At length his inactivity became unbearable, and, feeling the desperate need of sane counsel, he telephoned to John Merkle. Bob was too deeply agitated to more than note the banker's statement that Mr. and Mrs. Hannibal Wharton were in the city, but, recalling it later, he experienced a stab of regret that his mother was not here to comfort Lorelei in the first great crisis of her womanhood. It had been Lorelei's wish that her own mother be kept in ignorance of the truth, and now, therefore, the girl had no one to lean upon except an unpractical stage-woman--and a drunken husband. In Bob's mind the pity of it grew as the time crept on.

But Adoree Demorest was wonderful. Despite her inexperience she was calm, capable, sympathetic, and, best of all, her normality afforded a support upon which both the husband and the wife could rest. When she finally made herself ready for the street Bob cried piteously:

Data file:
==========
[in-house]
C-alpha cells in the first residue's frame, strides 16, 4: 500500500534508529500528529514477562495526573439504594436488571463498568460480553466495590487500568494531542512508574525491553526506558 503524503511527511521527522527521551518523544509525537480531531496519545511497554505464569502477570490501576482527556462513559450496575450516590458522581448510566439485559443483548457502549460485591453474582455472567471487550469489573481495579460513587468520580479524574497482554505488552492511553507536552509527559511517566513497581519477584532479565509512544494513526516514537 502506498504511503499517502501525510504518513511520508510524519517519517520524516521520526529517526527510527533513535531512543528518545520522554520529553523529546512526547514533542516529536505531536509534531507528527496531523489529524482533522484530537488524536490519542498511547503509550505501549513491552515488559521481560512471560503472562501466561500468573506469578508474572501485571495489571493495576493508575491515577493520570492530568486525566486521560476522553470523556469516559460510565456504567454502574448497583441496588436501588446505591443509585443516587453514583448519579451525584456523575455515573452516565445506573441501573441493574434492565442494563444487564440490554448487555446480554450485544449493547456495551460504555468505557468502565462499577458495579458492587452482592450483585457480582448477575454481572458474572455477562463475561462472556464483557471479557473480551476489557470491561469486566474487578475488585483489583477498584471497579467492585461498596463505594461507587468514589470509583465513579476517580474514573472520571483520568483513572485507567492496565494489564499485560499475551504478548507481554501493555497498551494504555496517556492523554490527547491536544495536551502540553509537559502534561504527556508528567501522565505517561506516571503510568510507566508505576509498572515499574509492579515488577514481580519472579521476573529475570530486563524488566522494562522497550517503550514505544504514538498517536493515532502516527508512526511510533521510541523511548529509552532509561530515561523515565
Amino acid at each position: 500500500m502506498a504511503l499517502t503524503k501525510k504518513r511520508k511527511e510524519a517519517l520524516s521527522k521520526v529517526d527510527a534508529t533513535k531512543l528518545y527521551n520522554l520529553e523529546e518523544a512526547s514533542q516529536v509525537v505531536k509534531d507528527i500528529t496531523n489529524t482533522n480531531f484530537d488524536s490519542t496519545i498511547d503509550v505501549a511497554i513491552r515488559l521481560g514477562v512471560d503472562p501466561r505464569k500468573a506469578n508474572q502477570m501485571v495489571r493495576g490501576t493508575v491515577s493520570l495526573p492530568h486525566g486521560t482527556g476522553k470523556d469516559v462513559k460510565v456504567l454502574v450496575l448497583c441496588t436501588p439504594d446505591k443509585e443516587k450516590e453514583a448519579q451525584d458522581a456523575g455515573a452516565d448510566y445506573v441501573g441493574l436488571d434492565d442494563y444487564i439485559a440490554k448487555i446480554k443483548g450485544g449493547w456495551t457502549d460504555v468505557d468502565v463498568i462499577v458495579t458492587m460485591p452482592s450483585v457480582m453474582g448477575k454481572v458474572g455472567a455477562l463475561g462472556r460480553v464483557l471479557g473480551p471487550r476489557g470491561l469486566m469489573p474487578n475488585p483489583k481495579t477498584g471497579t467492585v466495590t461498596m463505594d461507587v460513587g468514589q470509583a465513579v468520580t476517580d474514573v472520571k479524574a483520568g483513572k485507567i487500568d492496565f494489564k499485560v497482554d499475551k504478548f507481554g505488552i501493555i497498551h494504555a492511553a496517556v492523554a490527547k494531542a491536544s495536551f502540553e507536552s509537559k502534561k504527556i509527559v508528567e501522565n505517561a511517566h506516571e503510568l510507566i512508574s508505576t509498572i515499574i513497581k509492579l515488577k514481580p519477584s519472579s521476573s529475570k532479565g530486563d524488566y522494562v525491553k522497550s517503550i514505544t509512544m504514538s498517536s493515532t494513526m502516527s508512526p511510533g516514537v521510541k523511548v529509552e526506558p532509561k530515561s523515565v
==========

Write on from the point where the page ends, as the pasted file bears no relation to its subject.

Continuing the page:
"You're not going to leave us?"

"I must. It's nearly theater-time," she told him. "It's one of the penalties of this business that nothing must hold the curtain; but I'll be back the minute the show is over."

"Lorelei needs you."

Adoree nodded; her eyes met Bob's squarely, and he saw that they were wet. Her face was tender, and in spite of her grotesquely affected toilette she appeared very simple and womanly at this moment. Her absurd theatricalism was gone; she was a natural, unaffected young woman.

"I wish I could do something to help," wearily continued Bob, but Adoree shook her head so violently that the barbaric beaded festoon beneath her chin clicked and rattled.